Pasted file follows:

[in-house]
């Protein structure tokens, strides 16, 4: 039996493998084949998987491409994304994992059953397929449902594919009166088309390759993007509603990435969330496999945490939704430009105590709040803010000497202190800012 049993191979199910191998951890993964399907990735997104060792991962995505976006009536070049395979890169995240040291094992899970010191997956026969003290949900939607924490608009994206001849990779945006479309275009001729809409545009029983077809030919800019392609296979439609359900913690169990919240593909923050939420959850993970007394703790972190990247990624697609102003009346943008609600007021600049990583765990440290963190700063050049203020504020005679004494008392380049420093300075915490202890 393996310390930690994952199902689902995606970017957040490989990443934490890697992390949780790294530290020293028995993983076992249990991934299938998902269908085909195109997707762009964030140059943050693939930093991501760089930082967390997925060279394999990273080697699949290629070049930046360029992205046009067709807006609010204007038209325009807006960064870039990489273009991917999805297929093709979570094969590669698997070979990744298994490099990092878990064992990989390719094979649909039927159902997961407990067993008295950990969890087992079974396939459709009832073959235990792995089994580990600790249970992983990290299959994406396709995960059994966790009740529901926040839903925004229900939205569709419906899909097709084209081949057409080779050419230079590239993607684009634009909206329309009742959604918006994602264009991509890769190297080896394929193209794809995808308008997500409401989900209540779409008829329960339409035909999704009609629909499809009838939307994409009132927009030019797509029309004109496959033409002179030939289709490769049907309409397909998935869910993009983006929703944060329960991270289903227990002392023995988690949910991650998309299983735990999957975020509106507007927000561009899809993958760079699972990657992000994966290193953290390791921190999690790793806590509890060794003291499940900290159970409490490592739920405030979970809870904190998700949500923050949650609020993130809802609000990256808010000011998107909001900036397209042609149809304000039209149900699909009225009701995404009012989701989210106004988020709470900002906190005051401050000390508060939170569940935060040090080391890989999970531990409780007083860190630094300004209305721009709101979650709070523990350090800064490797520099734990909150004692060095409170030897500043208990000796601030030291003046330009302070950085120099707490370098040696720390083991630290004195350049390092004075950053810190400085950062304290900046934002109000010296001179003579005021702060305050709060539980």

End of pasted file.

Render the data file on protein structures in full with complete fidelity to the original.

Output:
[in-house]
């Protein structure tokens, strides 16, 4: 039996493998084949998987491409994304994992059953397929449902594919009166088309390759993007509603990435969330496999945490939704430009105590709040803010000497202190800012 049993191979199910191998951890993964399907990735997104060792991962995505976006009536070049395979890169995240040291094992899970010191997956026969003290949900939607924490608009994206001849990779945006479309275009001729809409545009029983077809030919800019392609296979439609359900913690169990919240593909923050939420959850993970007394703790972190990247990624697609102003009346943008609600007021600049990583765990440290963190700063050049203020504020005679004494008392380049420093300075915490202890 393996310390930690994952199902689902995606970017957040490989990443934490890697992390949780790294530290020293028995993983076992249990991934299938998902269908085909195109997707762009964030140059943050693939930093991501760089930082967390997925060279394999990273080697699949290629070049930046360029992205046009067709807006609010204007038209325009807006960064870039990489273009991917999805297929093709979570094969590669698997070979990744298994490099990092878990064992990989390719094979649909039927159902997961407990067993008295950990969890087992079974396939459709009832073959235990792995089994580990600790249970992983990290299959994406396709995960059994966790009740529901926040839903925004229900939205569709419906899909097709084209081949057409080779050419230079590239993607684009634009909206329309009742959604918006994602264009991509890769190297080896394929193209794809995808308008997500409401989900209540779409008829329960339409035909999704009609629909499809009838939307994409009132927009030019797509029309004109496959033409002179030939289709490769049907309409397909998935869910993009983006929703944060329960991270289903227990002392023995988690949910991650998309299983735990999957975020509106507007927000561009899809993958760079699972990657992000994966290193953290390791921190999690790793806590509890060794003291499940900290159970409490490592739920405030979970809870904190998700949500923050949650609020993130809802609000990256808010000011998107909001900036397209042609149809304000039209149900699909009225009701995404009012989701989210106004988020709470900002906190005051401050000390508060939170569940935060040090080391890989999970531990409780007083860190630094300004209305721009709101979650709070523990350090800064490797520099734990909150004692060095409170030897500043208990000796601030030291003046330009302070950085120099707490370098040696720390083991630290004195350049390092004075950053810190400085950062304290900046934002109000010296001179003579005021702060305050709060539980």